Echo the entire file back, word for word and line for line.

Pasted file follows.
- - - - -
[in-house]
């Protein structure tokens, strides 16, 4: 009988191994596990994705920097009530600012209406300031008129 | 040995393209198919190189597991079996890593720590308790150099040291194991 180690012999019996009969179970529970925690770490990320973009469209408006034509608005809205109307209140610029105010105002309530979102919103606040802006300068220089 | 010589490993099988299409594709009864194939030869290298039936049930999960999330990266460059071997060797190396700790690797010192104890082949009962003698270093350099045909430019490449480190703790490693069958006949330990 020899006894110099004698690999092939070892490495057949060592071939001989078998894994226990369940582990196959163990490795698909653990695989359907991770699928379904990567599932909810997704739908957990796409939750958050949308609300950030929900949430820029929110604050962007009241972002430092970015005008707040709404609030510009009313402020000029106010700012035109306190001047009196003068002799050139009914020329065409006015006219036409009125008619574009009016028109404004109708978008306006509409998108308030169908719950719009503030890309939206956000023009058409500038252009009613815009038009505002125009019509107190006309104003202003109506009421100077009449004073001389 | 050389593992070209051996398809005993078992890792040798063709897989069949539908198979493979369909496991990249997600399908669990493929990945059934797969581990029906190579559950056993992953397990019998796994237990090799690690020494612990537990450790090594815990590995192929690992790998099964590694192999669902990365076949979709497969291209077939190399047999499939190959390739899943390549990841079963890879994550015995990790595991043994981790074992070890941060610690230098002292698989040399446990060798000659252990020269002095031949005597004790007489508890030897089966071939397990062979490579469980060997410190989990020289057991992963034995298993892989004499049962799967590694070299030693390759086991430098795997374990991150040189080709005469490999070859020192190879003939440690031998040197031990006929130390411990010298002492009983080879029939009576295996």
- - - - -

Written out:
[in-house]
């Protein structure tokens, strides 16, 4: 009988191994596990994705920097009530600012209406300031008129 | 040995393209198919190189597991079996890593720590308790150099040291194991 180690012999019996009969179970529970925690770490990320973009469209408006034509608005809205109307209140610029105010105002309530979102919103606040802006300068220089 | 010589490993099988299409594709009864194939030869290298039936049930999960999330990266460059071997060797190396700790690797010192104890082949009962003698270093350099045909430019490449480190703790490693069958006949330990 020899006894110099004698690999092939070892490495057949060592071939001989078998894994226990369940582990196959163990490795698909653990695989359907991770699928379904990567599932909810997704739908957990796409939750958050949308609300950030929900949430820029929110604050962007009241972002430092970015005008707040709404609030510009009313402020000029106010700012035109306190001047009196003068002799050139009914020329065409006015006219036409009125008619574009009016028109404004109708978008306006509409998108308030169908719950719009503030890309939206956000023009058409500038252009009613815009038009505002125009019509107190006309104003202003109506009421100077009449004073001389 | 050389593992070209051996398809005993078992890792040798063709897989069949539908198979493979369909496991990249997600399908669990493929990945059934797969581990029906190579559950056993992953397990019998796994237990090799690690020494612990537990450790090594815990590995192929690992790998099964590694192999669902990365076949979709497969291209077939190399047999499939190959390739899943390549990841079963890879994550015995990790595991043994981790074992070890941060610690230098002292698989040399446990060798000659252990020269002095031949005597004790007489508890030897089966071939397990062979490579469980060997410190989990020289057991992963034995298993892989004499049962799967590694070299030693390759086991430098795997374990991150040189080709005469490999070859020192190879003939440690031998040197031990006929130390411990010298002492009983080879029939009576295996």